Spotting the parent types of these 12 methods would have been hard without treemaping. Now the code quality reviewer can focus his attention on this region that seems to contain more flaws than other part of the code base.
Top-Down Code Exploration
The CppDepend treemap metric view supports zoom-in and zoom-out. This makes easy to zoom on a particular project, namespace or class. This can be especially useful to explore and compare the volume of components in terms of lines of code.
By no mean productivity should be measured in terms of lines of code. However counting lines of code has been proven to be a useful metric to accurately estimate software, given a certain context of an organization. The code base features are somehow partitioned into assemblies, namespaces and types. With treemaping, these artifacts become rectangles that sit side-by-side. Rectangles areas, hence features weight, can be compared visually. Being able to periodically explore code size through treemaping is a unique way to build an accurate sense of feature weight and feature cost.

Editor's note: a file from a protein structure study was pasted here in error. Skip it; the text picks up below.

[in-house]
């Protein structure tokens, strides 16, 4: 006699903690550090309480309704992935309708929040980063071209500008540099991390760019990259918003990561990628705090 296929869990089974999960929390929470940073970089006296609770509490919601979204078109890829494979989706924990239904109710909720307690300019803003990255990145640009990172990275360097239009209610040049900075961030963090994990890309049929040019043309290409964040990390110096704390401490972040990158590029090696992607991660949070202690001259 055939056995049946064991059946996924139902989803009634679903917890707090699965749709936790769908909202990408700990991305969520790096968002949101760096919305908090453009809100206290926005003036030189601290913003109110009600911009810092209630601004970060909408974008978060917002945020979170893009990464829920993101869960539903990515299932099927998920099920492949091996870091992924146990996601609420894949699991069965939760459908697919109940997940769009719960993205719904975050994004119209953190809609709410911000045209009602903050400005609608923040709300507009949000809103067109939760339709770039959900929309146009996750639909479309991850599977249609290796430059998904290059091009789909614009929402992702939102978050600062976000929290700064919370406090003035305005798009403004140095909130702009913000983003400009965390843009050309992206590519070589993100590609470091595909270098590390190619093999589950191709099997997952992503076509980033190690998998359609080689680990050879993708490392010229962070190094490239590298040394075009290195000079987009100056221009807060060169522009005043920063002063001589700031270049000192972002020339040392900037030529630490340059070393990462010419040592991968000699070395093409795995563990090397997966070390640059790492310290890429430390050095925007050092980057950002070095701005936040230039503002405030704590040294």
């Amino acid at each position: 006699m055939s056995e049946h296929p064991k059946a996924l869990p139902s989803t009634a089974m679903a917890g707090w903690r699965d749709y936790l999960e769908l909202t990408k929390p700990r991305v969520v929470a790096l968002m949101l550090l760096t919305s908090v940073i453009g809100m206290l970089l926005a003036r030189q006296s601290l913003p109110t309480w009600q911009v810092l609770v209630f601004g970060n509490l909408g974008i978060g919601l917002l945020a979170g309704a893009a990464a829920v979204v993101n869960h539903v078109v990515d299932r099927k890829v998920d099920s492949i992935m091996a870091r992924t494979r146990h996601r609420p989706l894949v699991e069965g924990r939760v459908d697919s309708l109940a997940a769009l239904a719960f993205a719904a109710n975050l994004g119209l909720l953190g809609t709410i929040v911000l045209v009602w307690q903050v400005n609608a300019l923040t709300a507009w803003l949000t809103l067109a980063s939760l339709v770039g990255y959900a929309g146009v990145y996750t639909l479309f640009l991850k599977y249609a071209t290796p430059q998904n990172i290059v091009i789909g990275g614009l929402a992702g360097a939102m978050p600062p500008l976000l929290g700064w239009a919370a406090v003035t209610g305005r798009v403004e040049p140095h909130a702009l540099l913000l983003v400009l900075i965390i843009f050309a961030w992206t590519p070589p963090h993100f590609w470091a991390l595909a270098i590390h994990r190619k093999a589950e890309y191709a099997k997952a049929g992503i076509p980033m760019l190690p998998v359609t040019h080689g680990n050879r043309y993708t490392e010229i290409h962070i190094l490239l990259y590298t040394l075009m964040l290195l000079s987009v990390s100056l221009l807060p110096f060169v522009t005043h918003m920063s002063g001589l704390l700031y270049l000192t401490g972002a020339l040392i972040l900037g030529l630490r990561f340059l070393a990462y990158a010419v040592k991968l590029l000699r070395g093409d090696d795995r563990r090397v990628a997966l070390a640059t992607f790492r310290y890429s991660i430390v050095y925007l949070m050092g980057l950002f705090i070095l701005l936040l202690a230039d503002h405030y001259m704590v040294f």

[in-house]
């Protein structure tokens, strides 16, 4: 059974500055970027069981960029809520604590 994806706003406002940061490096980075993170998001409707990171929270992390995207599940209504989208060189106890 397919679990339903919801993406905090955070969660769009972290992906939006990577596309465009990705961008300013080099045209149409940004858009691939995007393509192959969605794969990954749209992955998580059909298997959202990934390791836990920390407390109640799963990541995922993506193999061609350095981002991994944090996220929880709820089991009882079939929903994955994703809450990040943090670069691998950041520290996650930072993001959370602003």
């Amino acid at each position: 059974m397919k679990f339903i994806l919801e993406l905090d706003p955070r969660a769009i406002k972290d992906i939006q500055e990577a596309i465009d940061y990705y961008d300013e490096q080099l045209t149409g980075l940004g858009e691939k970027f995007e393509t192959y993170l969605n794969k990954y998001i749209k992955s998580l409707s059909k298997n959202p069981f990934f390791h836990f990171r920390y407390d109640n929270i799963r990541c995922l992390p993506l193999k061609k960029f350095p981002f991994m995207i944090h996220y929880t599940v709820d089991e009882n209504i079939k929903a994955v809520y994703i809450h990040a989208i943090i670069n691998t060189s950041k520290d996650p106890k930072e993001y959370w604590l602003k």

Do the experiment to visualize treemap on a code base you know well, and you’ll be surprised to discover unexpected feature size.
Code Structure Observations
Choosing to use the Metric View with a metric different than volume (lines of code, number of parameters for methods…) or complexity, can reveal interesting observations.
The ranking metric is a code metric that measure the popularity of a type or a method in a code base. Using treemaping with the ranking metric gives a clear view of where popular types are declared. This quickly gives information about what is important in the code base.